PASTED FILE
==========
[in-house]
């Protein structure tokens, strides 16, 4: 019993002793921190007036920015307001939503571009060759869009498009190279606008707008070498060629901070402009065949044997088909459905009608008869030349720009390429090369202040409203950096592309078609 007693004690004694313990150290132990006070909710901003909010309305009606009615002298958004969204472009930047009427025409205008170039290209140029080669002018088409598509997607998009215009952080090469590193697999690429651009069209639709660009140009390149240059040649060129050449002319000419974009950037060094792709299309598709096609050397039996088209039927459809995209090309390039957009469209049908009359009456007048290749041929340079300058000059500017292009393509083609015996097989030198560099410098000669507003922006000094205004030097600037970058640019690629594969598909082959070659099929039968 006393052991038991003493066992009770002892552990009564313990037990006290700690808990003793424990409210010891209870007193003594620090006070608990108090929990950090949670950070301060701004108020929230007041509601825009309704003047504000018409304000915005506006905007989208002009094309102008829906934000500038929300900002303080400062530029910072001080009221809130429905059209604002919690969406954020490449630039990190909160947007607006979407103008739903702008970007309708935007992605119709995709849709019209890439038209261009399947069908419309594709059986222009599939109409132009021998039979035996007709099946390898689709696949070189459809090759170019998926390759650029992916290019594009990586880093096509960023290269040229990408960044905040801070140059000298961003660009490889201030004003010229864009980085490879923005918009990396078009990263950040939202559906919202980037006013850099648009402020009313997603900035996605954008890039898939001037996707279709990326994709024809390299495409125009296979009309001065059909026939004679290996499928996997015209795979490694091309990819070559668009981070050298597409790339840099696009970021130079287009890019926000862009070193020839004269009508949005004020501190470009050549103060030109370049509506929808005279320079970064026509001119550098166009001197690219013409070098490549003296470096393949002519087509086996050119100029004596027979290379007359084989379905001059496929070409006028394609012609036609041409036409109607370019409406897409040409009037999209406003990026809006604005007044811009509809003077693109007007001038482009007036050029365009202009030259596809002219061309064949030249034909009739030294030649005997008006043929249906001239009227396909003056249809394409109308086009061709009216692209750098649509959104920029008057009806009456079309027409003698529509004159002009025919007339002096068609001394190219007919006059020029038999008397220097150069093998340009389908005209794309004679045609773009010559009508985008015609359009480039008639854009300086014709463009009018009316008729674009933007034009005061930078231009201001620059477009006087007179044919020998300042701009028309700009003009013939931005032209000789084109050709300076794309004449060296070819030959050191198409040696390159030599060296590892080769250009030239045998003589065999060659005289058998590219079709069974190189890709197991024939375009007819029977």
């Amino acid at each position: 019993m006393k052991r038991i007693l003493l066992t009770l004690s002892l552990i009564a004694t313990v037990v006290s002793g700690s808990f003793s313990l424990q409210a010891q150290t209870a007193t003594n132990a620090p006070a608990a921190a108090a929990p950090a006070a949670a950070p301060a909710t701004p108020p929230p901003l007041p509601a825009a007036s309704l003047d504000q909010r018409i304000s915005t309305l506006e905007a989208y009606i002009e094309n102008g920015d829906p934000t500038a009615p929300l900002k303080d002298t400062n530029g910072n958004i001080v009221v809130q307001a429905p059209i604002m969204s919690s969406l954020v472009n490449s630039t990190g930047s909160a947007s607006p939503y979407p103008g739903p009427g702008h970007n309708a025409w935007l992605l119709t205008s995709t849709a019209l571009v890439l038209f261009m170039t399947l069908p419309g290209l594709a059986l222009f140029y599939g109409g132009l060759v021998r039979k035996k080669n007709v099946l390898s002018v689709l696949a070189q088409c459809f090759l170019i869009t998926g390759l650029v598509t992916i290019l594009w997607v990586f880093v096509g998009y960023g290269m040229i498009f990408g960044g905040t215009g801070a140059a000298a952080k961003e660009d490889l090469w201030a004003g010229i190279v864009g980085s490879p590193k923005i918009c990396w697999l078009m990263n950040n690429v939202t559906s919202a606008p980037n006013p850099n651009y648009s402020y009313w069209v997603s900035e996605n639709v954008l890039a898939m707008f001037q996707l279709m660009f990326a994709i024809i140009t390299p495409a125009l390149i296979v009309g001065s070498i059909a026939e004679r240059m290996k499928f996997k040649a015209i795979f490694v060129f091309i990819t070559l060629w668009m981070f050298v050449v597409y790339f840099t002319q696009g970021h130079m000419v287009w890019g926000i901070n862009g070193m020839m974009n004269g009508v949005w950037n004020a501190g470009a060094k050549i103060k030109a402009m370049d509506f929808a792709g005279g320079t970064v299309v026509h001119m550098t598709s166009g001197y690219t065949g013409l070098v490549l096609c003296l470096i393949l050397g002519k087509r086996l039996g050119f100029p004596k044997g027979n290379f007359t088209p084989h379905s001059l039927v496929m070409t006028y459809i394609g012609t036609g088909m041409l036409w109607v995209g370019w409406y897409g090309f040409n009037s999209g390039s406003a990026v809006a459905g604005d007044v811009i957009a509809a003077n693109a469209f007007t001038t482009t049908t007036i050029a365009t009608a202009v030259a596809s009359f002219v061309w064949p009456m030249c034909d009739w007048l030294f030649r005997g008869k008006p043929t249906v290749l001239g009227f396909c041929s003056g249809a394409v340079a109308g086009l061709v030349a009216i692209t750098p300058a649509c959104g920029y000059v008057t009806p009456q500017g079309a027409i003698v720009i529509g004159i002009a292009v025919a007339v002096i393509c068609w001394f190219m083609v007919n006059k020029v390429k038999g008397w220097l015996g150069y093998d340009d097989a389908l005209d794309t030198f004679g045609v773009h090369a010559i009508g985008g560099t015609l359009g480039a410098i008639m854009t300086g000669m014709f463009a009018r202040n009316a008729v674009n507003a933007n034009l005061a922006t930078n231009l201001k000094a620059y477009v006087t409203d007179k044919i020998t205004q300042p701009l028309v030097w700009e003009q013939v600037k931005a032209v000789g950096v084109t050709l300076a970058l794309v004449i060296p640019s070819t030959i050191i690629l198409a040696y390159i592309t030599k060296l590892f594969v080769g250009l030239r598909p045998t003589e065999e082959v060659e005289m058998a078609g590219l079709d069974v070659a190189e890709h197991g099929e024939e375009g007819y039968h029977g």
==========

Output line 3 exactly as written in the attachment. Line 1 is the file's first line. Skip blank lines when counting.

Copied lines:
């Amino acid at each position: 019993m006393k052991r038991i007693l003493l066992t009770l004690s002892l552990i009564a004694t313990v037990v006290s002793g700690s808990f003793s313990l424990q409210a010891q150290t209870a007193t003594n132990a620090p006070a608990a921190a108090a929990p950090a006070a949670a950070p301060a909710t701004p108020p929230p901003l007041p509601a825009a007036s309704l003047d504000q909010r018409i304000s915005t309305l506006e905007a989208y009606i002009e094309n102008g920015d829906p934000t500038a009615p929300l900002k303080d002298t400062n530029g910072n958004i001080v009221v809130q307001a429905p059209i604002m969204s919690s969406l954020v472009n490449s630039t990190g930047s909160a947007s607006p939503y979407p103008g739903p009427g702008h970007n309708a025409w935007l992605l119709t205008s995709t849709a019209l571009v890439l038209f261009m170039t399947l069908p419309g290209l594709a059986l222009f140029y599939g109409g132009l060759v021998r039979k035996k080669n007709v099946l390898s002018v689709l696949a070189q088409c459809f090759l170019i869009t998926g390759l650029v598509t992916i290019l594009w997607v990586f880093v096509g998009y960023g290269m040229i498009f990408g960044g905040t215009g801070a140059a000298a952080k961003e660009d490889l090469w201030a004003g010229i190279v864009g980085s490879p590193k923005i918009c990396w697999l078009m990263n950040n690429v939202t559906s919202a606008p980037n006013p850099n651009y648009s402020y009313w069209v997603s900035e996605n639709v954008l890039a898939m707008f001037q996707l279709m660009f990326a994709i024809i140009t390299p495409a125009l390149i296979v009309g001065s070498i059909a026939e004679r240059m290996k499928f996997k040649a015209i795979f490694v060129f091309i990819t070559l060629w668009m981070f050298v050449v597409y790339f840099t002319q696009g970021h130079m000419v287009w890019g926000i901070n862009g070193m020839m974009n004269g009508v949005w950037n004020a501190g470009a060094k050549i103060k030109a402009m370049d509506f929808a792709g005279g320079t970064v299309v026509h001119m550098t598709s166009g001197y690219t065949g013409l070098v490549l096609c003296l470096i393949l050397g002519k087509r086996l039996g050119f100029p004596k044997g027979n290379f007359t088209p084989h379905s001059l039927v496929m070409t006028y459809i394609g012609t036609g088909m041409l036409w109607v995209g370019w409406y897409g090309f040409n009037s999209g390039s406003a990026v809006a459905g604005d007044v811009i957009a509809a003077n693109a469209f007007t001038t482009t049908t007036i050029a365009t009608a202009v030259a596809s009359f002219v061309w064949p009456m030249c034909d009739w007048l030294f030649r005997g008869k008006p043929t249906v290749l001239g009227f396909c041929s003056g249809a394409v340079a109308g086009l061709v030349a009216i692209t750098p300058a649509c959104g920029y000059v008057t009806p009456q500017g079309a027409i003698v720009i529509g004159i002009a292009v025919a007339v002096i393509c068609w001394f190219m083609v007919n006059k020029v390429k038999g008397w220097l015996g150069y093998d340009d097989a389908l005209d794309t030198f004679g045609v773009h090369a010559i009508g985008g560099t015609l359009g480039a410098i008639m854009t300086g000669m014709f463009a009018r202040n009316a008729v674009n507003a933007n034009l005061a922006t930078n231009l201001k000094a620059y477009v006087t409203d007179k044919i020998t205004q300042p701009l028309v030097w700009e003009q013939v600037k931005a032209v000789g950096v084109t050709l300076a970058l794309v004449i060296p640019s070819t030959i050191i690629l198409a040696y390159i592309t030599k060296l590892f594969v080769g250009l030239r598909p045998t003589e065999e082959v060659e005289m058998a078609g590219l079709d069974v070659a190189e890709h197991g099929e024939e375009g007819y039968h029977g």